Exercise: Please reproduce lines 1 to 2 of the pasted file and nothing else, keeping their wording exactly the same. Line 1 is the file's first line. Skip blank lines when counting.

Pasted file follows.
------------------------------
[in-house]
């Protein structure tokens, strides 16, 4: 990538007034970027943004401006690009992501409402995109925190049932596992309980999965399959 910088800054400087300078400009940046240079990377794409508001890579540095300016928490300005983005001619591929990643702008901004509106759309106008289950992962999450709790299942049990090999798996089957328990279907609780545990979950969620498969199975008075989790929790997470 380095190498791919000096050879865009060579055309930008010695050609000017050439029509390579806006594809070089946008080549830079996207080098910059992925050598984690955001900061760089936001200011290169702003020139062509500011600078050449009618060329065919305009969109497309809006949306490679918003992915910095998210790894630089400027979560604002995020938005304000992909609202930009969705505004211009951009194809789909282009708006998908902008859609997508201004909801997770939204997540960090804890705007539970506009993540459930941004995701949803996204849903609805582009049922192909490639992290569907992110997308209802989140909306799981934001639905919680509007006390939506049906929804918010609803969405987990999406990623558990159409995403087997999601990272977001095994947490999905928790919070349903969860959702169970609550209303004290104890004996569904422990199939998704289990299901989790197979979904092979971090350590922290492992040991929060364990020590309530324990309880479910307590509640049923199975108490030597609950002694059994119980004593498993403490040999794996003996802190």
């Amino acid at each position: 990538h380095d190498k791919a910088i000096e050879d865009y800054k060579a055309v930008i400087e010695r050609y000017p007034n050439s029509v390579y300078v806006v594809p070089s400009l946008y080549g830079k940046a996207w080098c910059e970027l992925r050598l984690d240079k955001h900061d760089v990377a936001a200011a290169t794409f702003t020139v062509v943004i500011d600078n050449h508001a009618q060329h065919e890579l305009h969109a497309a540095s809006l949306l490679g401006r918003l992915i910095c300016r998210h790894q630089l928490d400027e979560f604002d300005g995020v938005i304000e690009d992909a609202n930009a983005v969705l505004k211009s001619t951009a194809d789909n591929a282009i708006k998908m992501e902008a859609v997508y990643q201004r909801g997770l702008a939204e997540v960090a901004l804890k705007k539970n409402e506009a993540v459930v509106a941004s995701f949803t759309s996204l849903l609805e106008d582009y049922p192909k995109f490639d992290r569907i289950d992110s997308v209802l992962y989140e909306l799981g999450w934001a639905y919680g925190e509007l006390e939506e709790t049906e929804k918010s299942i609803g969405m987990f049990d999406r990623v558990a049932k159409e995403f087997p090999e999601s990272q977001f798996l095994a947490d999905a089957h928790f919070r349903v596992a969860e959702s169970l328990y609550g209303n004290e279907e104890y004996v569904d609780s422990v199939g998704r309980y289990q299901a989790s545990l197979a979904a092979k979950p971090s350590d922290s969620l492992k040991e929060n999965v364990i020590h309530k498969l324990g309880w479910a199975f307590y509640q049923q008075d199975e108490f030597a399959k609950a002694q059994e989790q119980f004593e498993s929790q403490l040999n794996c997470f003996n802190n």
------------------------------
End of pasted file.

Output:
[in-house]
């Protein structure tokens, strides 16, 4: 990538007034970027943004401006690009992501409402995109925190049932596992309980999965399959 910088800054400087300078400009940046240079990377794409508001890579540095300016928490300005983005001619591929990643702008901004509106759309106008289950992962999450709790299942049990090999798996089957328990279907609780545990979950969620498969199975008075989790929790997470 380095190498791919000096050879865009060579055309930008010695050609000017050439029509390579806006594809070089946008080549830079996207080098910059992925050598984690955001900061760089936001200011290169702003020139062509500011600078050449009618060329065919305009969109497309809006949306490679918003992915910095998210790894630089400027979560604002995020938005304000992909609202930009969705505004211009951009194809789909282009708006998908902008859609997508201004909801997770939204997540960090804890705007539970506009993540459930941004995701949803996204849903609805582009049922192909490639992290569907992110997308209802989140909306799981934001639905919680509007006390939506049906929804918010609803969405987990999406990623558990159409995403087997999601990272977001095994947490999905928790919070349903969860959702169970609550209303004290104890004996569904422990199939998704289990299901989790197979979904092979971090350590922290492992040991929060364990020590309530324990309880479910307590509640049923199975108490030597609950002694059994119980004593498993403490040999794996003996802190």